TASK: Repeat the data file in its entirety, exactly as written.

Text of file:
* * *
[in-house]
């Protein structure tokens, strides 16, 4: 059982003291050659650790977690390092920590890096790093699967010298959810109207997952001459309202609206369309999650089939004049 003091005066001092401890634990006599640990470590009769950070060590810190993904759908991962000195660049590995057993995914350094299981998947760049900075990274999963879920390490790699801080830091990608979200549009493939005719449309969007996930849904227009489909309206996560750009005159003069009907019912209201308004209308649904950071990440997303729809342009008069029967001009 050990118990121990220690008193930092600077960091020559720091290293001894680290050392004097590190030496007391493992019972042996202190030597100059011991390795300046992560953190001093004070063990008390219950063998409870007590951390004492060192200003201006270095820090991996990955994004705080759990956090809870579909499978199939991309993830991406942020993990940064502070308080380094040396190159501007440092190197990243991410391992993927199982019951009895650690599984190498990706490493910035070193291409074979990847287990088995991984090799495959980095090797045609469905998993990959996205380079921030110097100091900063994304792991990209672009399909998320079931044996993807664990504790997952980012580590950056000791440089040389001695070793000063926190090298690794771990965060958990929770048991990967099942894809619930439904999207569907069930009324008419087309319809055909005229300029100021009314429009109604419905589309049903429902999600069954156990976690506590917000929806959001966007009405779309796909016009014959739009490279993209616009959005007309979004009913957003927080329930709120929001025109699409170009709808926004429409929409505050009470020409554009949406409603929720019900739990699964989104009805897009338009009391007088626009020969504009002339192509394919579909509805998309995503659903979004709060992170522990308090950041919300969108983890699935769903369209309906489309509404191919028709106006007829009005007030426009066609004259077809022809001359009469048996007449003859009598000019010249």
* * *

[in-house]
């Protein structure tokens, strides 16, 4: 059982003291050659650790977690390092920590890096790093699967010298959810109207997952001459309202609206369309999650089939004049 003091005066001092401890634990006599640990470590009769950070060590810190993904759908991962000195660049590995057993995914350094299981998947760049900075990274999963879920390490790699801080830091990608979200549009493939005719449309969007996930849904227009489909309206996560750009005159003069009907019912209201308004209308649904950071990440997303729809342009008069029967001009 050990118990121990220690008193930092600077960091020559720091290293001894680290050392004097590190030496007391493992019972042996202190030597100059011991390795300046992560953190001093004070063990008390219950063998409870007590951390004492060192200003201006270095820090991996990955994004705080759990956090809870579909499978199939991309993830991406942020993990940064502070308080380094040396190159501007440092190197990243991410391992993927199982019951009895650690599984190498990706490493910035070193291409074979990847287990088995991984090799495959980095090797045609469905998993990959996205380079921030110097100091900063994304792991990209672009399909998320079931044996993807664990504790997952980012580590950056000791440089040389001695070793000063926190090298690794771990965060958990929770048991990967099942894809619930439904999207569907069930009324008419087309319809055909005229300029100021009314429009109604419905589309049903429902999600069954156990976690506590917000929806959001966007009405779309796909016009014959739009490279993209616009959005007309979004009913957003927080329930709120929001025109699409170009709808926004429409929409505050009470020409554009949406409603929720019900739990699964989104009805897009338009009391007088626009020969504009002339192509394919579909509805998309995503659903979004709060992170522990308090950041919300969108983890699935769903369209309906489309509404191919028709106006007829009005007030426009066609004259077809022809001359009469048996007449003859009598000019010249």